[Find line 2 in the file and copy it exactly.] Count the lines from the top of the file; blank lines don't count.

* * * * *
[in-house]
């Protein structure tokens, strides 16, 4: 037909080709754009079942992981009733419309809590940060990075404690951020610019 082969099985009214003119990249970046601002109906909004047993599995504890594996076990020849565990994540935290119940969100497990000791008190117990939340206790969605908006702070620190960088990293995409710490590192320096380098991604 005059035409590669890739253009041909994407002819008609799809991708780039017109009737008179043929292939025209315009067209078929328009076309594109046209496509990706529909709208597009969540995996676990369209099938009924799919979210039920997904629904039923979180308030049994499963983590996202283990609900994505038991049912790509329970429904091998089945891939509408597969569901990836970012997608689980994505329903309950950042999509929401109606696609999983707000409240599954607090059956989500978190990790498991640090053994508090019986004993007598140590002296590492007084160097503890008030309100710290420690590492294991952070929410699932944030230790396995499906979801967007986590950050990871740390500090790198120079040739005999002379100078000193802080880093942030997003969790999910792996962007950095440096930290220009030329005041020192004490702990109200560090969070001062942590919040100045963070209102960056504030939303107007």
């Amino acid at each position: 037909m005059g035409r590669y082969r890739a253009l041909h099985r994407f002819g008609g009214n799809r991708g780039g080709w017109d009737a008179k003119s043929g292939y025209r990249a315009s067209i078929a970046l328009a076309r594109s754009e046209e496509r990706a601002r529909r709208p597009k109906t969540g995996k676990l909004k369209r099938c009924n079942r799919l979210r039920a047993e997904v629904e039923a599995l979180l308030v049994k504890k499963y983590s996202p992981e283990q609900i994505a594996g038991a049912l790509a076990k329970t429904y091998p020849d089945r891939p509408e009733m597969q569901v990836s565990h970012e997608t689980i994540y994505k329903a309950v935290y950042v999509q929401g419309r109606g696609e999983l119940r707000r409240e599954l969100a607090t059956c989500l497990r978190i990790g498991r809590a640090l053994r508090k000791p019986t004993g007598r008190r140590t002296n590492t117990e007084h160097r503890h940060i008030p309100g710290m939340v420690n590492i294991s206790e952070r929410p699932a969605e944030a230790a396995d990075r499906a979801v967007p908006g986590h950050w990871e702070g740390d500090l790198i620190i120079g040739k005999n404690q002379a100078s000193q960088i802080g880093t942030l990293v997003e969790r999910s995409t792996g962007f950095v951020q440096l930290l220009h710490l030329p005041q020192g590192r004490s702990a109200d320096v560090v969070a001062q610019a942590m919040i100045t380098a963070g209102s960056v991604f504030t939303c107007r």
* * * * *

């Protein structure tokens, strides 16, 4: 037909080709754009079942992981009733419309809590940060990075404690951020610019 082969099985009214003119990249970046601002109906909004047993599995504890594996076990020849565990994540935290119940969100497990000791008190117990939340206790969605908006702070620190960088990293995409710490590192320096380098991604 005059035409590669890739253009041909994407002819008609799809991708780039017109009737008179043929292939025209315009067209078929328009076309594109046209496509990706529909709208597009969540995996676990369209099938009924799919979210039920997904629904039923979180308030049994499963983590996202283990609900994505038991049912790509329970429904091998089945891939509408597969569901990836970012997608689980994505329903309950950042999509929401109606696609999983707000409240599954607090059956989500978190990790498991640090053994508090019986004993007598140590002296590492007084160097503890008030309100710290420690590492294991952070929410699932944030230790396995499906979801967007986590950050990871740390500090790198120079040739005999002379100078000193802080880093942030997003969790999910792996962007950095440096930290220009030329005041020192004490702990109200560090969070001062942590919040100045963070209102960056504030939303107007």